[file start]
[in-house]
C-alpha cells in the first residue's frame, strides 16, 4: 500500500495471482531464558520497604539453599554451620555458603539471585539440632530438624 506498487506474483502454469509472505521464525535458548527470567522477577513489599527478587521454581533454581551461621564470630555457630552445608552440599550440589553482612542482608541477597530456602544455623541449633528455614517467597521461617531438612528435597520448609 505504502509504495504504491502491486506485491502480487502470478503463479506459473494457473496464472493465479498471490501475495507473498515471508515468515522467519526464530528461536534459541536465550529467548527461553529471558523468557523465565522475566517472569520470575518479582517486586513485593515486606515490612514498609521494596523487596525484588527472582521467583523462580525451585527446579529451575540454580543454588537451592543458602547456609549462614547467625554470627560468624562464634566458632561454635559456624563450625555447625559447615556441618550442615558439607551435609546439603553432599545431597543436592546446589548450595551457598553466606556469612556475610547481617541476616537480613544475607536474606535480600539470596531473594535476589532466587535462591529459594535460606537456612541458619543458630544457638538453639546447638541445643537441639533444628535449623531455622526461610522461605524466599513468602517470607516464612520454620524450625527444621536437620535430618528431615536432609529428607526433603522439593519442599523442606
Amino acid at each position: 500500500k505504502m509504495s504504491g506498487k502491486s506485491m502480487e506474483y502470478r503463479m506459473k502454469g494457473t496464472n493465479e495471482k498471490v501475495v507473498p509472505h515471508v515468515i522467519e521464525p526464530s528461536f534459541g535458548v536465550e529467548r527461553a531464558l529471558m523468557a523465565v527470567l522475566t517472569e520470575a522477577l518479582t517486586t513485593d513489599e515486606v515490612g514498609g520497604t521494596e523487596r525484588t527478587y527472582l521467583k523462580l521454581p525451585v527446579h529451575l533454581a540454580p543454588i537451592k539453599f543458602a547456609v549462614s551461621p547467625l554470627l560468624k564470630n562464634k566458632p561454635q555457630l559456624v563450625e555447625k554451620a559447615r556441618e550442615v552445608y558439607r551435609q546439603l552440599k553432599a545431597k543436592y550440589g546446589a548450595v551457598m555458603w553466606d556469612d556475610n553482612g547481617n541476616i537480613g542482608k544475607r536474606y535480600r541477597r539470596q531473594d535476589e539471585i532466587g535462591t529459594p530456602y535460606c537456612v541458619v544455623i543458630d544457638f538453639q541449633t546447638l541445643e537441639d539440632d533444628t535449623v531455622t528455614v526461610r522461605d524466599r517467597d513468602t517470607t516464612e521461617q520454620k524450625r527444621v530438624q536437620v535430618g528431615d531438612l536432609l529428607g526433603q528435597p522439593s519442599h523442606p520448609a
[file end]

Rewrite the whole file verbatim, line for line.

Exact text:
[in-house]
C-alpha cells in the first residue's frame, strides 16, 4: 500500500495471482531464558520497604539453599554451620555458603539471585539440632530438624 506498487506474483502454469509472505521464525535458548527470567522477577513489599527478587521454581533454581551461621564470630555457630552445608552440599550440589553482612542482608541477597530456602544455623541449633528455614517467597521461617531438612528435597520448609 505504502509504495504504491502491486506485491502480487502470478503463479506459473494457473496464472493465479498471490501475495507473498515471508515468515522467519526464530528461536534459541536465550529467548527461553529471558523468557523465565522475566517472569520470575518479582517486586513485593515486606515490612514498609521494596523487596525484588527472582521467583523462580525451585527446579529451575540454580543454588537451592543458602547456609549462614547467625554470627560468624562464634566458632561454635559456624563450625555447625559447615556441618550442615558439607551435609546439603553432599545431597543436592546446589548450595551457598553466606556469612556475610547481617541476616537480613544475607536474606535480600539470596531473594535476589532466587535462591529459594535460606537456612541458619543458630544457638538453639546447638541445643537441639533444628535449623531455622526461610522461605524466599513468602517470607516464612520454620524450625527444621536437620535430618528431615536432609529428607526433603522439593519442599523442606
Amino acid at each position: 500500500k505504502m509504495s504504491g506498487k502491486s506485491m502480487e506474483y502470478r503463479m506459473k502454469g494457473t496464472n493465479e495471482k498471490v501475495v507473498p509472505h515471508v515468515i522467519e521464525p526464530s528461536f534459541g535458548v536465550e529467548r527461553a531464558l529471558m523468557a523465565v527470567l522475566t517472569e520470575a522477577l518479582t517486586t513485593d513489599e515486606v515490612g514498609g520497604t521494596e523487596r525484588t527478587y527472582l521467583k523462580l521454581p525451585v527446579h529451575l533454581a540454580p543454588i537451592k539453599f543458602a547456609v549462614s551461621p547467625l554470627l560468624k564470630n562464634k566458632p561454635q555457630l559456624v563450625e555447625k554451620a559447615r556441618e550442615v552445608y558439607r551435609q546439603l552440599k553432599a545431597k543436592y550440589g546446589a548450595v551457598m555458603w553466606d556469612d556475610n553482612g547481617n541476616i537480613g542482608k544475607r536474606y535480600r541477597r539470596q531473594d535476589e539471585i532466587g535462591t529459594p530456602y535460606c537456612v541458619v544455623i543458630d544457638f538453639q541449633t546447638l541445643e537441639d539440632d533444628t535449623v531455622t528455614v526461610r522461605d524466599r517467597d513468602t517470607t516464612e521461617q520454620k524450625r527444621v530438624q536437620v535430618g528431615d531438612l536432609l529428607g526433603q528435597p522439593s519442599h523442606p520448609a